by Kevin Stoda, Salalah in Oman
At church yesterday, I asked an Australian, who is an expert trainer in peace and reconciliation, about how we in Salalah might show assistance and solidarity with the victims of war (or so-called "collateral damage"in Yemen). UNICEF had only been allowed into Yemen a few days back--and its not clear how to get assistance to the people in need. This Australian shared that he was in contact with "his people in Yemen", that is, Yemenis who have been trained under him to work on conflict resolution in their homeland. However, he went on to say that these days they (the Yemeni peace negotiators) were not even able to leave their homes to the Houti fighting and Saudi bombardments.
This Australian conflict and resolution trainer said he'd get back to me as soon as the tensions dissipated and he could get a better feel on how to support victims of war in Yemen. Meanwhile, on Al-Jazeera TV News--almost nightly--a Saudi military officer gives a briefing and claims his country is doing as much as possible to minimize "collateral damage" in Yemen. However, almost every day, more innocents are killed.
"The humanitarian situation in Yemen is getting worse by the hour," say UN officials. Event though, the first two planeloads of medical equipment arrive in capital Sanaa.
MEANWHILE, SALALAH IS AS CALM AS EVER
At dawn this morning, my wife, daughter and I went to Haffa beach to stroll, run, and play in the sand. We could observe 12 ships waiting to unload cargo on the great docks of Salalah Port in the distance to the west of town.
Haffa Beach is one of the more popular places for tourists to visit in Salalah. Each year, 200,000 Omanis along with Arabs from neighboring lands arrive in Salalah in July and August because it's weather is much cooler and more tropical than almost all other regions on the Arabian peninsula. This period of fog and rain, known as "Al-Khareef", hangs in the Dhofar mountains--and over the towns on Salalah, Taqah, and Mirbat-- for nearly 3 months in good years . The weather phenomena was well-known in the days of Marco Polo, when he passed through the cities of Dhofar on his return trip to Europe from China nearly a millennium ago.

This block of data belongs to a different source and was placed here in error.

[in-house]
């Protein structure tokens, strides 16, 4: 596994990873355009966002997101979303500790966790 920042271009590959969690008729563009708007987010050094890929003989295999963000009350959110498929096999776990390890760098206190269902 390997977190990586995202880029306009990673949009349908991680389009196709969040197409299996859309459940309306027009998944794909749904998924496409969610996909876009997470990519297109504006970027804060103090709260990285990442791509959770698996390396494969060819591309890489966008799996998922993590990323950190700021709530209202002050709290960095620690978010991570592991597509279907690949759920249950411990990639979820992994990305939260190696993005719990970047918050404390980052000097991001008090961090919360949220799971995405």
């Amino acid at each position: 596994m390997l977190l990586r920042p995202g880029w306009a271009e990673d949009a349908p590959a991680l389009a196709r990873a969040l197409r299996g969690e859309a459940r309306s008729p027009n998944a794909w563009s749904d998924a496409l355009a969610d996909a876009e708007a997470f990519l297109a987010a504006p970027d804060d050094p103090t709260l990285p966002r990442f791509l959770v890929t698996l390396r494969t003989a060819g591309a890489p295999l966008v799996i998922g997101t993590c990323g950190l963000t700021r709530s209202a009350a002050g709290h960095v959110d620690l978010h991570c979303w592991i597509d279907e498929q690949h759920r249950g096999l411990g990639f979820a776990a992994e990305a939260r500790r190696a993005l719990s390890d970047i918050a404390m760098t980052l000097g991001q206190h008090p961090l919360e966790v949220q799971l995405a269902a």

Only, coastal Yemen has comparable weather to Dhofar, but this country has been so troubled with internal violence over the past 6 decades that its economy and society has not grown or developed in a way similar to Salalahs, i.e. during this era of the so-called Omani Renaissance. In short, Dhofar--as beautiful land as it is--has had almost no tourism in recent years.
On last year's Renaissance Day (held on 23 of July in Oman), one Omani leader reflected the following local history in Dhofar and Oman: "While there have been many achievements in all facets of our life[ over the past 4 post Dhofar civil war decades] , I must emphasise the gifts of peace, cooperation between nations, and tolerance. These were accomplished through education, openness, moderation, and respect for our diverse Omani society and the entire humanity."
Thankfully, Dhofar and Oman have also been able to lift up local traditional ways of life and practices--even as the influx of tourism and change affect the citizens of Oman so regularly.
INTROSPECTION: LIFE & DEVELOPMENT IN MORE UNCERTAIN LANDS
Last week, I finished reading of an American missionary family who had worked in and grew up in Afghanistan between 1990 and 2007. One online magazine named their family story, For God so loved Afghanistan , and parts of their journal selections from 16 years of family living in a war-torn land are quite motivating for those who are thinking about what real faith and Christianity mean in our modern world.
The journal selections, in For God so loved Afghanistan , were mostly written by Sheryl and Steve Martin while they were serving with MCC. Sheryl served as a nurse in a clinic only run by women--while Steve ran a great variety of projects in an ecumenically mission community in Kabul. They also raised their children in that war-tattered land over that same period.
One day in late 2002, Steve Martin wrote of one of his family's experiences in that war-torn Southeast Asian land (on p. 21-22). Steve had been reflecting on the sense of security which God provided his family during their endeavors in Afghanistan--a land in Southeast Asia, like Yemen, Syria, and Iraq (all torn by civil strife and invasions from other forces in the past decades).
Stever wrote at that time: "For most of the decade since our arrival in Afghanistan in 1991, we have been some of the [very] few foreigners living in the country. But this year , the number of foreigners exploded, with literally thousands of aid workers, private contractors, foreign government agency workers, and numerous diplomats. Further, much of the physical security of these entities in the city is today being aided by international security forces. Most foreign entities are guarded by security personnel brandishing automatic weapons, and those working for them live with a fortress mentality behind secured walls and barriers."